Asian citrus psyllid
The Asian citrus psyllid spreads a bacteria called HLB to citrus trees. The bacteria makes the citrus fruit inedible and eventually kills the tree. (FCA)

Farm Credit has supported advocacy group’s efforts on behalf of industry for over 20 years

Press release provided by Farm Credit Alliance

Infected citrus. (photo FCA)

California Citrus Mutual, the advocacy arm of the state’s $3 billion a year citrus industry, works on behalf of growers on a wide range of issues, including water supply, labor, and tariffs that limit exports to China and other nations.

But one of its most important roles is helping lead the fight to prevent a tiny insect known as the Asian citrus psyllid from getting a foothold in California’s 255,000 bearing acres of oranges, mandarins, lemons, and grapefruit, said Citrus Mutual’s president and CEO, Casey Creamer.

“It’s wiping out the Florida citrus industry as we speak, so we’re now the No. 1 state by default. We advocate for funding to help find the cure,” Creamer said.

“We’re a small organization with a staff of six and some consultants, but annually we bring back funding on HLB alone (from the federal and state governments) totaling over $70 million a year. That’s something nobody else is going to be doing besides us.”

The tiny insect damages citrus trees by eating their leaves but is especially dangerous because it can carry bacteria from an infected tree to a healthy one, causing citrus greening disease. Also known by the Chinese name huanglongbing (HLB) – the disease first causes fruit to remain green and taste bitter, and eventually kills the tree.

For more than 20 years, Farm Credit organizations in California have come together to support Citrus Mutual as part of our broader support of agricultural advocacy efforts, said Kevin Ralph, California State President at AgWest Farm Credit.

“Since Citrus Mutual was founded in 1977, it has established itself as a leading advocate for the state’s citrus industry, and its work on preventing the spread of HLB and supporting research to find a cure for the disease has been immensely important,” Ralph said.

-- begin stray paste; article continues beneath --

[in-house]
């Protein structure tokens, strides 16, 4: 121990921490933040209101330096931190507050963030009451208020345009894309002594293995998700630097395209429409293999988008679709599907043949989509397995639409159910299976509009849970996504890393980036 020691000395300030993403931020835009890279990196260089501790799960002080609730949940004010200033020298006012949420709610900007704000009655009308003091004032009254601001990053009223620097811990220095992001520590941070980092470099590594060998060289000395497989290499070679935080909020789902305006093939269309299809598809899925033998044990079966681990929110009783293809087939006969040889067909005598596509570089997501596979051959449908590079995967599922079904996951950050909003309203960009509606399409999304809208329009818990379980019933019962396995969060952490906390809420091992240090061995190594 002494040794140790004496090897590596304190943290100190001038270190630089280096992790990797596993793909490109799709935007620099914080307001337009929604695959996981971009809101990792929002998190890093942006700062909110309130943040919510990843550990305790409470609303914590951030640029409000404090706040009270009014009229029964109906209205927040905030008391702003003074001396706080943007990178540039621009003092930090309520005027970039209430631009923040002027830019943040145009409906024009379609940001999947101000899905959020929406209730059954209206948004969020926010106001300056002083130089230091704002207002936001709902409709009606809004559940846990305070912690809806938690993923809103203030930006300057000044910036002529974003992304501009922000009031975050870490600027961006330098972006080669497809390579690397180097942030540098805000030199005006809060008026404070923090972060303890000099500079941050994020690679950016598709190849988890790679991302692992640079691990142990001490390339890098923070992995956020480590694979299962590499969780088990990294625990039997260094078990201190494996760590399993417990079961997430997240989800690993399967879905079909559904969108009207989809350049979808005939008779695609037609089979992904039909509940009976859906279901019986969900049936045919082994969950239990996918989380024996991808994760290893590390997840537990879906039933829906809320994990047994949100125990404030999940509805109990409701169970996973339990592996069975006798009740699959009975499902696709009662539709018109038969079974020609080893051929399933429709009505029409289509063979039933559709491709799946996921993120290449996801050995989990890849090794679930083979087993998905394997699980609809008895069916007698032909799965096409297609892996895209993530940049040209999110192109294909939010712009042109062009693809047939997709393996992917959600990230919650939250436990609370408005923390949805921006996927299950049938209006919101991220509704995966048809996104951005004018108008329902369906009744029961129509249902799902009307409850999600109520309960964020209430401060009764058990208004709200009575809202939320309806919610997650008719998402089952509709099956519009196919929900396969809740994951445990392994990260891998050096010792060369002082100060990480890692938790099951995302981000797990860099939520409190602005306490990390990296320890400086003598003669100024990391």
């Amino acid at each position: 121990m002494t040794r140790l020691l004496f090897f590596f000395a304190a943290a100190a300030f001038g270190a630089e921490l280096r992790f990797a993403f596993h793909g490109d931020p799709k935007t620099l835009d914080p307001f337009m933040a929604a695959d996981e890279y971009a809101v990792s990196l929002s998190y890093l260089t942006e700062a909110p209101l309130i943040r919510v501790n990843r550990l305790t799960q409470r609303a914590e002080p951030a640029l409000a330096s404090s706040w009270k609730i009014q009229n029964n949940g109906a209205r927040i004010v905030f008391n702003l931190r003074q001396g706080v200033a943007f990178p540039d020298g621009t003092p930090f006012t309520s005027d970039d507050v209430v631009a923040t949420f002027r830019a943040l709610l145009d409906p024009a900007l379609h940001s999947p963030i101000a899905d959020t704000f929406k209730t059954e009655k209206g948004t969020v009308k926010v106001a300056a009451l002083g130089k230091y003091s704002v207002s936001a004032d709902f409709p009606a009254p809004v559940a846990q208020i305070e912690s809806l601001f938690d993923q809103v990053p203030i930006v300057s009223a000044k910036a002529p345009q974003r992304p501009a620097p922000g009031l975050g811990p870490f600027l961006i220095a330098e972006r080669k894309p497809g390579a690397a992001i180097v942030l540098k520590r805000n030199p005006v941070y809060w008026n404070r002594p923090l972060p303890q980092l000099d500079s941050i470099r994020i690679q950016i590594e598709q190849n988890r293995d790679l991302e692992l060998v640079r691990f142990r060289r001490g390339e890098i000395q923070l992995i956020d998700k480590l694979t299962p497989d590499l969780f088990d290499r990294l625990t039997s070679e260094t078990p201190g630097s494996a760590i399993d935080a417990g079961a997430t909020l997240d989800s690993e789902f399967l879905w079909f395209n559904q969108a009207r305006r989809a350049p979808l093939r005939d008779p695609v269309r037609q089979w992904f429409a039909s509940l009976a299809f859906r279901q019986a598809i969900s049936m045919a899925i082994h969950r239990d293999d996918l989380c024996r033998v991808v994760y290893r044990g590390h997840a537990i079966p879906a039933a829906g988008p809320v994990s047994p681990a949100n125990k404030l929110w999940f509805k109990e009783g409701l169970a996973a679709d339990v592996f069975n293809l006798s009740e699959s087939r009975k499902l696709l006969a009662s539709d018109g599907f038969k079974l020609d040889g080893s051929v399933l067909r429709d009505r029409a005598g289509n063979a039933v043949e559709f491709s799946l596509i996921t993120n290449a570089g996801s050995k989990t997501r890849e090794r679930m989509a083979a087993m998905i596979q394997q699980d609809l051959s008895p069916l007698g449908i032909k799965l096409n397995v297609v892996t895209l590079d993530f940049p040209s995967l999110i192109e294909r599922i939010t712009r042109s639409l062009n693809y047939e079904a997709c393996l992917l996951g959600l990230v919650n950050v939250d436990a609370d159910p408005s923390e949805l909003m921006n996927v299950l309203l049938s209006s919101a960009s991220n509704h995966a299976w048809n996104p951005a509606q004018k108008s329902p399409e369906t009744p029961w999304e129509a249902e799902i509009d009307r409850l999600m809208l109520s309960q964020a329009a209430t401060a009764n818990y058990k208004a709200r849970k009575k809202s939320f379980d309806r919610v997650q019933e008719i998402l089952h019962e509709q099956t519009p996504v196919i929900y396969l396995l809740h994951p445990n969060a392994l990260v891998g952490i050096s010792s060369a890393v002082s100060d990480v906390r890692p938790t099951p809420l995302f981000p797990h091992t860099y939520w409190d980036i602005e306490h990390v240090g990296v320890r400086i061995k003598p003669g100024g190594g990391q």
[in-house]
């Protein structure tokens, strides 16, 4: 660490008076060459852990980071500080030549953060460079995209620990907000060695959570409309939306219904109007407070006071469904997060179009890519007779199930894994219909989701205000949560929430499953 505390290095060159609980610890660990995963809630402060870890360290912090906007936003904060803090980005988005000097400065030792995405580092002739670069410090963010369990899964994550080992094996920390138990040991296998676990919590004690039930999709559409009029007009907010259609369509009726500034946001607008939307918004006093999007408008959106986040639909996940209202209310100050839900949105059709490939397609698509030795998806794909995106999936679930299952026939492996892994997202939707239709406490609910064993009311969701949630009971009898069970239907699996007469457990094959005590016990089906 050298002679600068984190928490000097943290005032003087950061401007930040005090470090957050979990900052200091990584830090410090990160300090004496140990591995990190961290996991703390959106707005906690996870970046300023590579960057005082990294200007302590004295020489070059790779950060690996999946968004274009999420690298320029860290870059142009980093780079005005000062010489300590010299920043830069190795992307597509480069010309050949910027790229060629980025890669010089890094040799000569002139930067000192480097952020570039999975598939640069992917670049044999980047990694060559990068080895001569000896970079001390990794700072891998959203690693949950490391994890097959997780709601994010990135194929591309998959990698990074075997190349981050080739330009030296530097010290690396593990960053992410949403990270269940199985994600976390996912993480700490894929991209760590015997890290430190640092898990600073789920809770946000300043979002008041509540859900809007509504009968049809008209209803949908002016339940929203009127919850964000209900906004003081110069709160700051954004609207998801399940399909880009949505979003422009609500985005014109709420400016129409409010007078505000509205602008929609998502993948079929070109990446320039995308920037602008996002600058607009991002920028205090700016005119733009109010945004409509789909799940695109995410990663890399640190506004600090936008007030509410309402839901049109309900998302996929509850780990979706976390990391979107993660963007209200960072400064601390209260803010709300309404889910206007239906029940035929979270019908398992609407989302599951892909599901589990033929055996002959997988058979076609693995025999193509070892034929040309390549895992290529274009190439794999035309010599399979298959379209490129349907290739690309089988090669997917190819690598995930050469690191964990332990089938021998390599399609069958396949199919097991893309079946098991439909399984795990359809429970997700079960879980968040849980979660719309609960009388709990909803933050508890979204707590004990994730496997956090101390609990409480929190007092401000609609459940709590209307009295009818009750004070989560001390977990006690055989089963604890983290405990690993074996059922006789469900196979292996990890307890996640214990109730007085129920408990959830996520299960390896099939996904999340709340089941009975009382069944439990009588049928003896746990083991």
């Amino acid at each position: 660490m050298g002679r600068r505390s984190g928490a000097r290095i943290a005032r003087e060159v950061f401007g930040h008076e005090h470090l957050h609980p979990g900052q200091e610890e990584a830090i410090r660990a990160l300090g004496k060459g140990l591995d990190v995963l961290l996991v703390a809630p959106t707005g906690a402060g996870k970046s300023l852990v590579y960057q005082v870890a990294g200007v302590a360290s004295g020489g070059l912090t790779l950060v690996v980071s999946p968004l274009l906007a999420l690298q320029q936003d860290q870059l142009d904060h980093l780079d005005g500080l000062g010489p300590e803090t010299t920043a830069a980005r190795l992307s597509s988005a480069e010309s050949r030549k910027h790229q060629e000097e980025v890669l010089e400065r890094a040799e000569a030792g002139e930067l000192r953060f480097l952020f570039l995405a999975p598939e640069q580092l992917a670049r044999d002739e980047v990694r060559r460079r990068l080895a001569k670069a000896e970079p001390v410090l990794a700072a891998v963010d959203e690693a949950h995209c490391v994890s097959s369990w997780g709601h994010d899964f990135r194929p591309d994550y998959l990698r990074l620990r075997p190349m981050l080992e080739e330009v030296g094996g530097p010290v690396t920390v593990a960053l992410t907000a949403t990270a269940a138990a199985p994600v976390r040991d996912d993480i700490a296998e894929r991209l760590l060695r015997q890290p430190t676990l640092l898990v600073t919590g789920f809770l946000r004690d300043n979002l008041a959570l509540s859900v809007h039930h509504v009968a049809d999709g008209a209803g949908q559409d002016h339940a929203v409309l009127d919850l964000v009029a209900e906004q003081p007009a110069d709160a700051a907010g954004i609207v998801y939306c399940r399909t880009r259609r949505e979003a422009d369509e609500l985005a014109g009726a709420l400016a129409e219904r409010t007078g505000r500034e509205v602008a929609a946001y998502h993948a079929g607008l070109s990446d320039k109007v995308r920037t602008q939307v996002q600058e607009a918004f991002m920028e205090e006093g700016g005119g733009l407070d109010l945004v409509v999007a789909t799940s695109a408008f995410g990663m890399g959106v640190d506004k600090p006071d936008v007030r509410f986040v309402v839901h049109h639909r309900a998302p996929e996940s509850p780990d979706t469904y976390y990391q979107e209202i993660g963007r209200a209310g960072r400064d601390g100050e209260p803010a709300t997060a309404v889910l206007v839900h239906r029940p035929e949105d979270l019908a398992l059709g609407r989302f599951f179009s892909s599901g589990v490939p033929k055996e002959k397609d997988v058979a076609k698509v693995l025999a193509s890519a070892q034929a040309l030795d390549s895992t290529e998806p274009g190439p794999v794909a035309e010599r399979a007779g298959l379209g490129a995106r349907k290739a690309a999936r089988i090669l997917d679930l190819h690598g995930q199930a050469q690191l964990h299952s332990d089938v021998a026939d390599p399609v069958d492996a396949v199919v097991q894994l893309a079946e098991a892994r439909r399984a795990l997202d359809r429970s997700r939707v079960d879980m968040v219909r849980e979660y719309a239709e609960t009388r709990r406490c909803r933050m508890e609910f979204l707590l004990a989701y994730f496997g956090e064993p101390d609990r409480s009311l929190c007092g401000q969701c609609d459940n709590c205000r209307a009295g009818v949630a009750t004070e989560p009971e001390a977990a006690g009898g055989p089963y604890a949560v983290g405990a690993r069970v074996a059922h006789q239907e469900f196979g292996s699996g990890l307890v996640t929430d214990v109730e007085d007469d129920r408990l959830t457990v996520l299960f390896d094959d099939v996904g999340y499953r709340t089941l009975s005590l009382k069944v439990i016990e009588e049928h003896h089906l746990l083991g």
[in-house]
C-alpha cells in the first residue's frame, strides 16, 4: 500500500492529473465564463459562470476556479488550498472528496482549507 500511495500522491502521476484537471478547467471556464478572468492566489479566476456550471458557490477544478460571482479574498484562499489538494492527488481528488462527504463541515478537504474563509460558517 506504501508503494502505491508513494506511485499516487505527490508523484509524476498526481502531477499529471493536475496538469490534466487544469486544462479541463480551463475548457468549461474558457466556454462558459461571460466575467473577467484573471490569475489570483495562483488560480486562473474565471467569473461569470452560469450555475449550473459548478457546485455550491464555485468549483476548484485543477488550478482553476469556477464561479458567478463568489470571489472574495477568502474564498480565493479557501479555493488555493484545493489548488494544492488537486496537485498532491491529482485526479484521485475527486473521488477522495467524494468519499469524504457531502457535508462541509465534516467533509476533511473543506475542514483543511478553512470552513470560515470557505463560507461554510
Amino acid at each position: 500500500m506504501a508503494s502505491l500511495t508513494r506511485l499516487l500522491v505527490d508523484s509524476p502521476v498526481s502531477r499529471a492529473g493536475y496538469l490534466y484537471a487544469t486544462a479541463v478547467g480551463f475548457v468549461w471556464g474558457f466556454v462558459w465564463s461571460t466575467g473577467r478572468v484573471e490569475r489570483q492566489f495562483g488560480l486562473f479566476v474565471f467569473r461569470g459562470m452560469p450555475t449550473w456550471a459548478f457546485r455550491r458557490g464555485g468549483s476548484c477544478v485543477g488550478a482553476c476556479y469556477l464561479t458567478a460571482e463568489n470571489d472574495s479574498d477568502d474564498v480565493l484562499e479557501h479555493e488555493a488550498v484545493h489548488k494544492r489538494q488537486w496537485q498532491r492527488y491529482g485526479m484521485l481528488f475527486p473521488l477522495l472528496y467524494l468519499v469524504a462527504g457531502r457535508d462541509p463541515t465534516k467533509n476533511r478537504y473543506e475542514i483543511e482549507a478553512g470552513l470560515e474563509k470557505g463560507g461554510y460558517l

“Together, Farm Credit contributed nearly $1 million to farm-related nonprofits last year and we will continue to support these organizations as they engage in work to help our state’s farmers and ranchers feed the nation.”

Farm Credit organizations supporting Citrus Mutual are AgWest Farm Credit, American AgCredit, CoBank and Fresno Madera Farm Credit. These organizations are part of the nationwide Farm Credit System – the largest provider of credit to U.S. agriculture.

Fighting HLB is vital for California’s growers. By 2005, just seven years after the psyllid was first found in Florida, HLB had spread to most of the Sunshine State’s commercial citrus groves. Since then, the industry has shrunk by two-thirds, resulting in over $8 billion in economic losses and tens of thousands of lost jobs.

Fortunately, there has been progress. Researchers at the University of California, Riverside, are working on a promising method of using peptides from an Australian citrus tree that is resistant to the disease that can be injected or sprayed onto American citrus trees to allow the trees to survive infestation. Citrus Mutual helped obtain funding for that research as well, Creamer said.

Keith Hesterberg, President and CEO of Fresno Madera Farm Credit, said Citrus Mutual’s work is particularly important in the Central Valley, which is home to 80% of the state’s citrus groves.

“We’ve seen how devastating this disease has been to Florida’s farm economy, and it’s encouraging that research is progressing to find a potential cure,” Hesterberg said. “Education and research like this is a top priority for Farm Credit’s philanthropic efforts on behalf of the industry.”

Most citrus production occurs in the Sierra foothills from Madera south to Kern County, with significant production in Ventura and Santa Barbara counties and in Riverside and San Bernardino counties.

Creamer said sponsorships such as Farm Credit’s help support the entire Citrus Mutual organization and is particularly important to the success of its annual educational conference, which is free for members to attend. This year’s conference in March attracted about 1,000 people who were able to get the latest information about water, labor law, international trade and, of course, HLB.

“It’s the sponsors who put the conferences on. We couldn’t hold them without the help of our industry allies,” Creamer said. “And besides its sponsorship support, Farm Credit continues to service our members and protect their viability, keeping them afloat in tough times. That’s incredibly important.”

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